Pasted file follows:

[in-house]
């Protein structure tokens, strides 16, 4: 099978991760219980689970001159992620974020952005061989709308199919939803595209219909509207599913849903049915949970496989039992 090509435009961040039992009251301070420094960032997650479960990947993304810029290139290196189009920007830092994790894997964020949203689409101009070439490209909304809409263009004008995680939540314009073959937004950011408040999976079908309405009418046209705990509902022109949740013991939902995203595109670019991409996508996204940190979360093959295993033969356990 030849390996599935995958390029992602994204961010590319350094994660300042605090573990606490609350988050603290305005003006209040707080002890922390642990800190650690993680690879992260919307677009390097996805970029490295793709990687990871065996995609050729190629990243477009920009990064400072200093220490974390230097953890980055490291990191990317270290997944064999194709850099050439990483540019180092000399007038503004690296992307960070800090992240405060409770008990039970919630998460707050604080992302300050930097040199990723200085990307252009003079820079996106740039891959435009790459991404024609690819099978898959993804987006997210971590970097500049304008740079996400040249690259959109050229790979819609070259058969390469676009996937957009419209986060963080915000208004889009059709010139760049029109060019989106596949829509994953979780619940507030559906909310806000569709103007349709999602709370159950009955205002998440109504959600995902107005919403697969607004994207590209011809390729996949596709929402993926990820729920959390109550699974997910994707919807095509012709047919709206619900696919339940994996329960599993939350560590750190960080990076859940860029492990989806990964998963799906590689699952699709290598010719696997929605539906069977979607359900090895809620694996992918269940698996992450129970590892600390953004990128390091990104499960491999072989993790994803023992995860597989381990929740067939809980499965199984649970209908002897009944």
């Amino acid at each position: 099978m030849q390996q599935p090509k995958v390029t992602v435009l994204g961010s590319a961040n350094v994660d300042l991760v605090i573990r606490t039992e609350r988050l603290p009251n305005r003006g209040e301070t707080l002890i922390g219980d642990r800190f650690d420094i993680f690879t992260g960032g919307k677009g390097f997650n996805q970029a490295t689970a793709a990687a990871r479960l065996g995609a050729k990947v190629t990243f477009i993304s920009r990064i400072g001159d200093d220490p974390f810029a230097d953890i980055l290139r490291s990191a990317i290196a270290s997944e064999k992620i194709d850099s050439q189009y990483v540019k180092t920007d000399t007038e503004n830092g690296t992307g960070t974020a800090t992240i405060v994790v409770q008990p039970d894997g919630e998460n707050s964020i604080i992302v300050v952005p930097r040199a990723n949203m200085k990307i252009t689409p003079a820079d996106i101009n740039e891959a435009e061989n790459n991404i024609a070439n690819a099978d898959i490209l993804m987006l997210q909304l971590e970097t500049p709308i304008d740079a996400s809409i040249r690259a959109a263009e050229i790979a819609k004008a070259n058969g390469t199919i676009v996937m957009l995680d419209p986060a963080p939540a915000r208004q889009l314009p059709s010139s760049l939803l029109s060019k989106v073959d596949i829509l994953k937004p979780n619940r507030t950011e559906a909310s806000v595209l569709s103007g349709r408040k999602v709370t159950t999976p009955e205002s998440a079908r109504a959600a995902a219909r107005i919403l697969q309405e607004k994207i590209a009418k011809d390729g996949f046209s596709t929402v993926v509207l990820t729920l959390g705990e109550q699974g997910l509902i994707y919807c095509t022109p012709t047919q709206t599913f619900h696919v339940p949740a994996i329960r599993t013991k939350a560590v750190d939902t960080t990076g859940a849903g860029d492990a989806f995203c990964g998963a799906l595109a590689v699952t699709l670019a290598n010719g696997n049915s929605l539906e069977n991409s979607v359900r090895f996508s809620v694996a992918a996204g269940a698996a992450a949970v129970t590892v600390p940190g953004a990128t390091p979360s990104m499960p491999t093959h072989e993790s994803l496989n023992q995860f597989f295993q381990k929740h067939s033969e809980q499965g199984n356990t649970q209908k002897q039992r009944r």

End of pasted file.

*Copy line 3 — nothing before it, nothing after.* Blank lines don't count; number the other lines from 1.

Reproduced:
């Amino acid at each position: 099978m030849q390996q599935p090509k995958v390029t992602v435009l994204g961010s590319a961040n350094v994660d300042l991760v605090i573990r606490t039992e609350r988050l603290p009251n305005r003006g209040e301070t707080l002890i922390g219980d642990r800190f650690d420094i993680f690879t992260g960032g919307k677009g390097f997650n996805q970029a490295t689970a793709a990687a990871r479960l065996g995609a050729k990947v190629t990243f477009i993304s920009r990064i400072g001159d200093d220490p974390f810029a230097d953890i980055l290139r490291s990191a990317i290196a270290s997944e064999k992620i194709d850099s050439q189009y990483v540019k180092t920007d000399t007038e503004n830092g690296t992307g960070t974020a800090t992240i405060v994790v409770q008990p039970d894997g919630e998460n707050s964020i604080i992302v300050v952005p930097r040199a990723n949203m200085k990307i252009t689409p003079a820079d996106i101009n740039e891959a435009e061989n790459n991404i024609a070439n690819a099978d898959i490209l993804m987006l997210q909304l971590e970097t500049p709308i304008d740079a996400s809409i040249r690259a959109a263009e050229i790979a819609k004008a070259n058969g390469t199919i676009v996937m957009l995680d419209p986060a963080p939540a915000r208004q889009l314009p059709s010139s760049l939803l029109s060019k989106v073959d596949i829509l994953k937004p979780n619940r507030t950011e559906a909310s806000v595209l569709s103007g349709r408040k999602v709370t159950t999976p009955e205002s998440a079908r109504a959600a995902a219909r107005i919403l697969q309405e607004k994207i590209a009418k011809d390729g996949f046209s596709t929402v993926v509207l990820t729920l959390g705990e109550q699974g997910l509902i994707y919807c095509t022109p012709t047919q709206t599913f619900h696919v339940p949740a994996i329960r599993t013991k939350a560590v750190d939902t960080t990076g859940a849903g860029d492990a989806f995203c990964g998963a799906l595109a590689v699952t699709l670019a290598n010719g696997n049915s929605l539906e069977n991409s979607v359900r090895f996508s809620v694996a992918a996204g269940a698996a992450a949970v129970t590892v600390p940190g953004a990128t390091p979360s990104m499960p491999t093959h072989e993790s994803l496989n023992q995860f597989f295993q381990k929740h067939s033969e809980q499965g199984n356990t649970q209908k002897q039992r009944r």